Memo To: Jimmy Carter, Ted Kennedy, Ronald Reagan, George Bush, Future file for Jerry Brown, David Eisenhower, Chuck Robb, Fritz Mondale.

Subject: Winning (or losing, choose one) the hearts, minds and and votes of six to 10 million government-military personnel and their families.

(Since personal journalism is in flower, this memo will be in the form of a column about columns. In this column on Sunday, April 13, federal workers, retirees and others were asked how they felt about plans to deliberalize their retirement system. They also were asked whether they would vote against Carter if he trimmed cost-of-living raises or supported a merger with social security).

The first answer to the questionnaire was hand-delivered on the same Sunday morning the column ran. A neiighbor handed it to me in the laundry room of our building. He had taken the time to answer all questions.

The second "ballot" was also hand-delivered next day, Monday. A Post reporter said his girlfriend wanted to be registered in opposition to mandatory social security.

That day, Monday, 64 letters mailed the day before, arrived. Someone suggested we put them in a box. Somebody else suggested we get a couple of boxes ready.

Tuesday, a couple of thousand letters.

Wednesday, more than that. The mail was becoming an office joke (I loved every minute of it). The guys in the mail room said I should apply for my own zip code.

Thursday, still more mail. Telephone calls from people in California, Texas and Utah asking if it was too late to send in ballots. Some very angry comments about President Carter's attitude toward bureaucrats, as the bureaucrats perceive that attitude.

Friday, more mail. We stopped the count at just over 14,000. Saturday, Sunday, more mail. We will keep track of it and report again.

A few points:

Unscientific as the poll was a professional polster concluded his critque with the comments: "Nevertheless, that is a helluva lot of mail!"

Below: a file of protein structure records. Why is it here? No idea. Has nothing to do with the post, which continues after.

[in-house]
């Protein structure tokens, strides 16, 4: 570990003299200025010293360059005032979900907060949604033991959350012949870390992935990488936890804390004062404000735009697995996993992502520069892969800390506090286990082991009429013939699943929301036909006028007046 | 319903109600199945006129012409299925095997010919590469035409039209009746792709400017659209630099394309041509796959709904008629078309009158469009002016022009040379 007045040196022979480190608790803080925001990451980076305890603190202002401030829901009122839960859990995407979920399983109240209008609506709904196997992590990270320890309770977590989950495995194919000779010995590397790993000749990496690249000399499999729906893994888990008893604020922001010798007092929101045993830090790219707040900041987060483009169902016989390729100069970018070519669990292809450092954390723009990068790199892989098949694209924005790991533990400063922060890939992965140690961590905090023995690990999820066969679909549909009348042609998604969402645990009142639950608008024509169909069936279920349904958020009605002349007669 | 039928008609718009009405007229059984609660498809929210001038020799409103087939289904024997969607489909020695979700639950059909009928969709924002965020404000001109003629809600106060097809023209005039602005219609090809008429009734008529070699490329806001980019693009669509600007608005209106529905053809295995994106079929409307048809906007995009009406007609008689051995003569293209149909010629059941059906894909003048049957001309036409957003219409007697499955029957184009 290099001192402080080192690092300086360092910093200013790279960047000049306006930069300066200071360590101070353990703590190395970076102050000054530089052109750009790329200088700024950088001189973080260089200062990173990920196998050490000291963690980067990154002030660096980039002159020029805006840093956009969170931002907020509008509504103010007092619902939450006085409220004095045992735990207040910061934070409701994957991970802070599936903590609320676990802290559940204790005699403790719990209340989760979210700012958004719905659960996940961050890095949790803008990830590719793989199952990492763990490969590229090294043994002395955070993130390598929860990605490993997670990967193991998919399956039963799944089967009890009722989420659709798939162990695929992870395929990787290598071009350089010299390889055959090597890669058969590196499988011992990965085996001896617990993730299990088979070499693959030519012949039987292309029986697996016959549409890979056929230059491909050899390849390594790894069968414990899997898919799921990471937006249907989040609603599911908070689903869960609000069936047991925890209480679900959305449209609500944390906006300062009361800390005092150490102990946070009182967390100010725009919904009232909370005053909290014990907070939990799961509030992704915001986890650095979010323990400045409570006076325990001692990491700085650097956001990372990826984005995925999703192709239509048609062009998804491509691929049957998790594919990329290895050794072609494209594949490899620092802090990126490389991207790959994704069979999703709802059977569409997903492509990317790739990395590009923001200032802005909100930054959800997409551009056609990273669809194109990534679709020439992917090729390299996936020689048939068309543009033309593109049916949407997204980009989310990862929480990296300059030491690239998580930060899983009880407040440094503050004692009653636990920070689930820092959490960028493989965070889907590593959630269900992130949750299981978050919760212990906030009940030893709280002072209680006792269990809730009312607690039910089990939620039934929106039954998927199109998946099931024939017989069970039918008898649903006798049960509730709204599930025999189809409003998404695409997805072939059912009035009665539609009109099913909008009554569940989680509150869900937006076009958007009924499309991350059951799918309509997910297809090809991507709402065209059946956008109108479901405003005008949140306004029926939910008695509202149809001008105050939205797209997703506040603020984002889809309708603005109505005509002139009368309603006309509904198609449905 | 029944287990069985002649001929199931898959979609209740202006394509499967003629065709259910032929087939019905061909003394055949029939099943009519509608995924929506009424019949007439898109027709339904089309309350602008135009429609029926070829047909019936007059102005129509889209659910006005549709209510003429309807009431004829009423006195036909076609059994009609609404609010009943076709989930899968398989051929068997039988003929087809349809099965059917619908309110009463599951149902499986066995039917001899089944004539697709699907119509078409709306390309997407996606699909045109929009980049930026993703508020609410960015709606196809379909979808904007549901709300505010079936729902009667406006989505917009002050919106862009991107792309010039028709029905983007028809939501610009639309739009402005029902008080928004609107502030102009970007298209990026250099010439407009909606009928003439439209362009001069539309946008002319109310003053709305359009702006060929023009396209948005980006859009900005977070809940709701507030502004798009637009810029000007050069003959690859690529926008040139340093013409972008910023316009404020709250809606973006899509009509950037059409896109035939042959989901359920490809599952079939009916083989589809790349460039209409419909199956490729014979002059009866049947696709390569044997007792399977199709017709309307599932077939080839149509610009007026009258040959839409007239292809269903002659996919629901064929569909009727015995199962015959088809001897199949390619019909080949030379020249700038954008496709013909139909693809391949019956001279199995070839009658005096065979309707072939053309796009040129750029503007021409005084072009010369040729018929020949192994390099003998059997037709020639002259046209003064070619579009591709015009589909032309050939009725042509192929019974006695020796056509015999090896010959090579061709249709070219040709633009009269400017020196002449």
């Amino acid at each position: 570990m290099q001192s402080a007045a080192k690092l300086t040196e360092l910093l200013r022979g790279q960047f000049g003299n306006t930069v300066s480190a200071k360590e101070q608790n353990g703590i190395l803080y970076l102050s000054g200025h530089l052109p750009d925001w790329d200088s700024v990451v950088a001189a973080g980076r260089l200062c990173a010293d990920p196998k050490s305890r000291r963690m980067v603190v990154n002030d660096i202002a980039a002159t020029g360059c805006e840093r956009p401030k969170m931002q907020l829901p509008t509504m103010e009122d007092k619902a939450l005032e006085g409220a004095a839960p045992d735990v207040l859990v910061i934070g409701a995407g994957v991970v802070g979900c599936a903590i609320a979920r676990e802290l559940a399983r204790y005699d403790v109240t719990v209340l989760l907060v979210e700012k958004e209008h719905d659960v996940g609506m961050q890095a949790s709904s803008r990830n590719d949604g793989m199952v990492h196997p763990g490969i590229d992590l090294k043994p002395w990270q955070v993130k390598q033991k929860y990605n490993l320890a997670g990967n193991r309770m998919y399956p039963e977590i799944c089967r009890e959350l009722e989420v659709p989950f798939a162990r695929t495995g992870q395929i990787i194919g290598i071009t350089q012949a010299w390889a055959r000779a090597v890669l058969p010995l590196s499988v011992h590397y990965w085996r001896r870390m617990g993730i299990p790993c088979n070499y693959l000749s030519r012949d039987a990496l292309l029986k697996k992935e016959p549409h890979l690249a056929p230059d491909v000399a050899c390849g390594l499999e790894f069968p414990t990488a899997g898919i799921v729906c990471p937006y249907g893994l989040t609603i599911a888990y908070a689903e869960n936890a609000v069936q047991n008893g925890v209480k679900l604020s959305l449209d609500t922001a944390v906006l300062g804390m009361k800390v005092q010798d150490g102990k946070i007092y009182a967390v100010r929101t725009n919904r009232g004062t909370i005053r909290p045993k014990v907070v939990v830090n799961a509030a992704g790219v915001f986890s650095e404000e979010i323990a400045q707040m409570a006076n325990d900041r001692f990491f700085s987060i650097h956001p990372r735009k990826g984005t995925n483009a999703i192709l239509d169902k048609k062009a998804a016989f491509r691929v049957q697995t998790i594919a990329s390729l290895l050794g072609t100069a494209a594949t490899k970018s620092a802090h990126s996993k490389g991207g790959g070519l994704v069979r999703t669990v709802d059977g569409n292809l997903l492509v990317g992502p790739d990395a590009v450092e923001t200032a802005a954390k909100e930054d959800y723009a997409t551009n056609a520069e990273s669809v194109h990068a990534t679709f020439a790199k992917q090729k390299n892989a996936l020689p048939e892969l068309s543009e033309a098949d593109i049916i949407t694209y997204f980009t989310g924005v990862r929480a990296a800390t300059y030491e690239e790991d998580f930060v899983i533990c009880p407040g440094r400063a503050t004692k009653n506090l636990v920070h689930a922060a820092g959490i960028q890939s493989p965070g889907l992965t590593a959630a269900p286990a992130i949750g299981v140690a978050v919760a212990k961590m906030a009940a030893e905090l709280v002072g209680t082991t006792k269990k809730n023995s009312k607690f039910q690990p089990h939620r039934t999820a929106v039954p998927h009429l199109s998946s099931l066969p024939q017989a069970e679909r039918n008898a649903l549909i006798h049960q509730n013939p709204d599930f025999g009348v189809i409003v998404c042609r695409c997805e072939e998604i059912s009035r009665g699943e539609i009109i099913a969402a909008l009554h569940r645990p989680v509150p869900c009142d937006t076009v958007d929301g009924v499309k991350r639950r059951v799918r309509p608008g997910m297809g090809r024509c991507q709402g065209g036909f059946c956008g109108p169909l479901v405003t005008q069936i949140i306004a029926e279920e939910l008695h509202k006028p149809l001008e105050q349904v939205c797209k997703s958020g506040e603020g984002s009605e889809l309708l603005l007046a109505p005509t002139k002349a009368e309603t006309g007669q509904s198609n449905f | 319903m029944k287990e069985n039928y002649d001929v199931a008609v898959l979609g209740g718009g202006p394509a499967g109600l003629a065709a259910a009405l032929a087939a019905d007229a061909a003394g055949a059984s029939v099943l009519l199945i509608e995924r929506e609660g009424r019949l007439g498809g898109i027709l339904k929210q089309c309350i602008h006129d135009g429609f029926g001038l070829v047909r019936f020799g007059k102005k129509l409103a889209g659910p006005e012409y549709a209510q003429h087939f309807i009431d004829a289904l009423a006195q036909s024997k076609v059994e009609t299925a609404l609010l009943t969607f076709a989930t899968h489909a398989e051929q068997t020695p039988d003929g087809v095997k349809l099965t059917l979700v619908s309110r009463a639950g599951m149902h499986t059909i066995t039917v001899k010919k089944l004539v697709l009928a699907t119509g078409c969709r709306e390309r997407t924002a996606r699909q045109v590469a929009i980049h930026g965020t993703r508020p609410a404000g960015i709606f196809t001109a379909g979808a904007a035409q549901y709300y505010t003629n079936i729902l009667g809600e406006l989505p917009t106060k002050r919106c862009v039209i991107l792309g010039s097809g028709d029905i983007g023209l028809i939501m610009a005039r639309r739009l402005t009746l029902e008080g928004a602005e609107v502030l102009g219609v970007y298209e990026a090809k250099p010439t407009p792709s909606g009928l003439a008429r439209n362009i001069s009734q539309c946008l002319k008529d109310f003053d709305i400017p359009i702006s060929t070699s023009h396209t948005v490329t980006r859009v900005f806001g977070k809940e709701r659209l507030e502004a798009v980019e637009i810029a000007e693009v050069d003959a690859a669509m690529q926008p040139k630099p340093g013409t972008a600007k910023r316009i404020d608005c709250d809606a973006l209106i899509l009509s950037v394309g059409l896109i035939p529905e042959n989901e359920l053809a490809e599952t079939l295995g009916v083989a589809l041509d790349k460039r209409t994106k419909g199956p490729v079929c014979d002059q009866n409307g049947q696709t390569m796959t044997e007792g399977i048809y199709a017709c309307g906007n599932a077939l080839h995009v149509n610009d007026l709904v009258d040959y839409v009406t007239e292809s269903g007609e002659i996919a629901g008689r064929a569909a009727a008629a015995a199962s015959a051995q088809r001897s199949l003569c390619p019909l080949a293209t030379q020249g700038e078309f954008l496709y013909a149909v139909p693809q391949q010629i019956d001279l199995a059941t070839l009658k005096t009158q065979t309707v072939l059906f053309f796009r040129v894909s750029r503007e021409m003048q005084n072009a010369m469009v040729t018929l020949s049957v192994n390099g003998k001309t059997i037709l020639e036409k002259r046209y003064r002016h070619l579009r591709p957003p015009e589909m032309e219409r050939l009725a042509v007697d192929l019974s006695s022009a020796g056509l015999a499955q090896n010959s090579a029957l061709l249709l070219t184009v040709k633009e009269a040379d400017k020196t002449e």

Washington Post officials said it was the most mail this paper had ever received on ANY issue. This paper has handled a lot of controversial issues in its day..From bribes and bungled burglaries to tape recordings and the downfall of a president.

Eighty percent of those responding said they would vote against Carter or any politician who tampers with their pension system. That issue alone, they said, is enough to sway their decision in a presidential election.

Perhaps you should operate under the assumption that this outpouring of mail is not a Washington-area freak show. Suppose federal workers, retires, everywhere are this upset?

The Pennsylvania primary is at hand. Philadelphia has about 70,000 federal workers. Pennsylvania feds tend to be a little skittish about President Carter for hometown reasons.(In the fall of 1976 vice presidential candidate Walter Mondale in Philadelpia attacked the Republicans for planning to close the Frankford arsenal and its thousands of jobs. Mondale emotionally promised that the Democrats, if elected, would keep the arrsenal open. The state went for Carter. The arsenal was closed anyhow, despite Monale efforts to save it).

California, which also has a primary -- some say critical -- coming up soon, has more federal workers than Washington, more military and more retirees. Cities like San Francisco, Sacramento and San Diego consider Uncle Sam a major employer. Lots of votes there.

Conclusion: The long-standing political wisdom has been to kick the bejezus out of Washington and bureaucrats at every chance. Ridicule the drones, make'em wiggle and hear the taxpayer's applaud. Be advised that bureaucrats are taxpayers, voters and the majority group in some areas. Kick and cut if you must. But make them beliveve it is for the good of all mankind, not just for a few votes.

Or you may get just a few votes.